From Bureau of Economic Geology, The University of Texas at Austin (
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BEG Seminar, November 11, 2005

Gulf Basin Depositional Synthesis (GBDS) Project:
Plan, Products, and Results

W.E. Galloway, Institute for Geophysics


The GBDS industry consortium was initiated in 1995 with three primary objectives:

a) Use published and unpublished data to establish a genetic stratigraphic framework for the Cenozoic fill of the Gulf of Mexico sedimentary basin.

b) Create a transferable GIS stratigraphic database using ArcView (now ArcGIS) and including (1) well-log-derived information (basin margin), (2) seismic shotpoint-derived information (basin floor), (3) depositional and erosional features, (4) structural features, (5) interpreted depositional system framework, and (6) pertinent references.

c) Create a suite of preconstructed reference maps and cross sections showing distribution, thickness, general lithology, and interpreted paleogeography of regionally correlative deposodes.

The project is now it its 5th phase. Eighteen Cenozoic deposodes (genetic stratigraphic sequences) have been widely and consistently differentiated around the northern basin margin using regional transgressive and/or prominent paleontologic markers. Correlation and mapping of these deposodes provides a regional paleogeographic framework for reservoir prediction and play analysis. Twenty-six fluvial, deltaic, shore-zone, shelf, slope, and basinal depositional system types are differentiated on paleogeographic maps. The supporting quantitative lithofacies maps and paleogeographic syntheses together reveal evolving long-term sediment transport pathways, accumulation patterns, and the tectonostratigraphic interplay within this densely explored small ocean basin. Three such general results will be briefly discussed:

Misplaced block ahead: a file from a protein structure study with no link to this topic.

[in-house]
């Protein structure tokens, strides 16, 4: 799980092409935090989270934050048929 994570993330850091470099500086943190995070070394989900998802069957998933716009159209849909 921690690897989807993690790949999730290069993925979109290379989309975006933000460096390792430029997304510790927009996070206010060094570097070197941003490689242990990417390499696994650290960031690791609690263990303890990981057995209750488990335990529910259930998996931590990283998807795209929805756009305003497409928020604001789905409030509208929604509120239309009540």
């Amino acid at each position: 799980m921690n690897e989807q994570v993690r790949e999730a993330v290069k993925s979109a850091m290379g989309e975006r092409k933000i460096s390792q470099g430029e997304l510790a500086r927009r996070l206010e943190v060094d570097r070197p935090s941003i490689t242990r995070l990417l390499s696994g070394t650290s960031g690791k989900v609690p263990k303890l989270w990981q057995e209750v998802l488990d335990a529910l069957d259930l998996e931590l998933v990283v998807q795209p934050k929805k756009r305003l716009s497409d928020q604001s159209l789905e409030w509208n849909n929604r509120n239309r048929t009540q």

1. Evolution of North American drainage basins and its impact on the changing fluvial supply axes and accumulation history along the northern Gulf margin (Galloway, 2005).
  2. Quantitative change in the importance of deltaic vs. shore-zone systems as sediment repositories during the transition from greenhouse to icehouse regimes (Galloway, 2002).
  3. History and rate of continental margin progradation and its relationship with evolving sediment supply, tectonic, and oceanographic regimes (Galloway, 2005, in press).


Galloway, W. E., 2005 (in press), Cenozoic evolution of the northern Gulf of Mexico continental margin: GCSSEPM Research Conference.

Galloway, W. E., 2005, Gulf of Mexico Basin depositional record of Cenozoic North American drainage basin evolution: International Association of Sedimentologists Special Publication 35, p. 409–423.

Galloway, W. E., 2002, Cenozoic evolution of sedimentation accumulation in deltaic and shore-zone depositional systems, northern Gulf of Mexico basin: Marine and Petroleum Geology, v. 18, p. 1031–1040.